Tuesday, January 31

Clean Coal

First off, let me say, I don't believe there is such thing as clean coal. The title is a reference to my adventure on Saturday. My impromptu hiatus has as much to do with having blown my mind with my little adventure, wrecking my body and my new homesteading fantasy obsession. But more on that later.

My day started off with a short ride to Olde Town and La Dolche Vida for breakfast and coffee. I took my time, reading some of Yvon Chouinard's Let My People Go Surfing, as I finished off a nice mug of coffee.

I meandered home and put things together and then just before 11am I headed out on The One, going minimal as all good mountaineers should, toward the mouth of Coal Creek Canyon.

I blazed west through Arvada and as I approached the climb up onto Rocky Flats a gale force wind hit me full in the face. What had been a solid Leadville-esque pace turned into a wobbly crawl. By the time I was within sight of Plainview Road I was growling and muttering wordless curses into the deafening wind.

I dove under the bridge, locked up the bike, sucked down some calories and fluids and turned my full attention to the Southeast Ridge of Coal Creek Peak.

I tried to scope out the best approach and line of attack without over-thinking the image of a steep, rocky and wooded ridge above me. I have a lot of experience doing just that, so I plodded on, crossing the steep prairie flanks up into the trees below the beginnings of the exposed rock bands.

The craggy SE ridge offers great scrambling potential. I avoided the majority of it, to speed myself up the spine of the ridge as I raced daylight, and to avoid chancing an injury on my solo jaunt. But you could occupy yourself for a full day up there just scrambling around on some very, very cool rock.

At first I decided I'd turn back at 2:30, but then at 2:24 I looked up and despite not being able to see the summit I believed I was close. So I amended my plan. Turn back no later than 3pm. That would put me at two hours on the mountain and a long, arduous descent with less than two hours to get down. I wasn't worried about my return bike ride home, as I had brought the Laser, both for visibility and for vaporizing rabid bears.

The higher I got, the more antsy I got, as I couldn't tell how far I had to go for the trees and continuous rock bands blocking the view ahead. But finally it felt as if the angle was easing off significantly and I knew I must be getting close. I didn't slow to check the time. Summit fever had settled into my bones, and I was finally moving in a state of FLOW, rock to rock, gliding over fallen trees, the weariness draining from my limbs...and then...there was nowhere else to go. I stood on a small, exposed and windblown summit. The view down on the southeast face of Crescent Mountain was stunning, the view north over Eldorado Mountain and the Boulder Group was even more stunning, and I felt fantastic!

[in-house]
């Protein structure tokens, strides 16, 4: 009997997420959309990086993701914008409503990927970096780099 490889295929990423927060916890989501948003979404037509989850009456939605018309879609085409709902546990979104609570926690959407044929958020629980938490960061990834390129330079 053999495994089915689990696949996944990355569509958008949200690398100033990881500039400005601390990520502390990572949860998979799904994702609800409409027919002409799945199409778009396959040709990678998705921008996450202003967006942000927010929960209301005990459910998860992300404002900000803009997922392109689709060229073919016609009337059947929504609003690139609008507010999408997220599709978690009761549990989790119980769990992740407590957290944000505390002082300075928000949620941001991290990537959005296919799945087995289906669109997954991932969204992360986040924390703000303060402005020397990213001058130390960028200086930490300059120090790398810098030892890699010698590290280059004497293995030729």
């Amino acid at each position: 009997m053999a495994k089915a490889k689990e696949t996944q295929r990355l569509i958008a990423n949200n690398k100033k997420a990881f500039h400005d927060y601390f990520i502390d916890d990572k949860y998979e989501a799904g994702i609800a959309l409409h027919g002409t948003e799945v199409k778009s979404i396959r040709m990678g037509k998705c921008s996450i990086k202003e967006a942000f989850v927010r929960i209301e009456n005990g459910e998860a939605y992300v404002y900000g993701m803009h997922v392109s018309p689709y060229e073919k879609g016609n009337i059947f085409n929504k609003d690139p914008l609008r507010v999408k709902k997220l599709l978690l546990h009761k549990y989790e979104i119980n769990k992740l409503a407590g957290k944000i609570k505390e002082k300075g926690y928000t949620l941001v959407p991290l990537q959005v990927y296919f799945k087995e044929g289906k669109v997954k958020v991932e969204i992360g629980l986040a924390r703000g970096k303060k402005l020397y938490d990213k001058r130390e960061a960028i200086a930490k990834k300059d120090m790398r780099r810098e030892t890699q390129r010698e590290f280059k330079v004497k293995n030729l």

I lingered only a few moments, and then I was racing daylight back to the plains.

Down, down, down, down I went. I tried to keep my speed slow, to save my 38 year old knees, but also to keep a steady and brisk pace. Down, down, down, down, over vertical steps, traversing exposed ledges, hopping over fallen trees, stepping carefully on loose talus...down, down, down, down...

At 4:25 I was unlocking The One from it's hiding place. By 4:30 I was refueled and slowly pedaling onto CO 72. And then gravity had me, and the ghost of the tailwind I would have had earlier in the day. The One screamed down from the mouth of Coal Creek Canyon, into NW Arvada and then I was pedaling at a more modest, but steady pace all the way home. It took an hour and fifty minutes to wrassle my way up to Coal Creek Canyon and right at an hour to return home. Solid!

The effort left me ragged. The next day my shoulders were sore, I was tired, and my thighs threatened to lock up from time to time. By Monday I was mostly recovered, but fighting a cold. Though I felt at my limit of mental endurance a couple of times on the climb (and before on the ride) I know this was only a small effort compared to those I have planned as I train for Leadville. And to be honest, I'm considering this little jaunt as my first real training effort towards Leadville.

I love it when a plan comes together!

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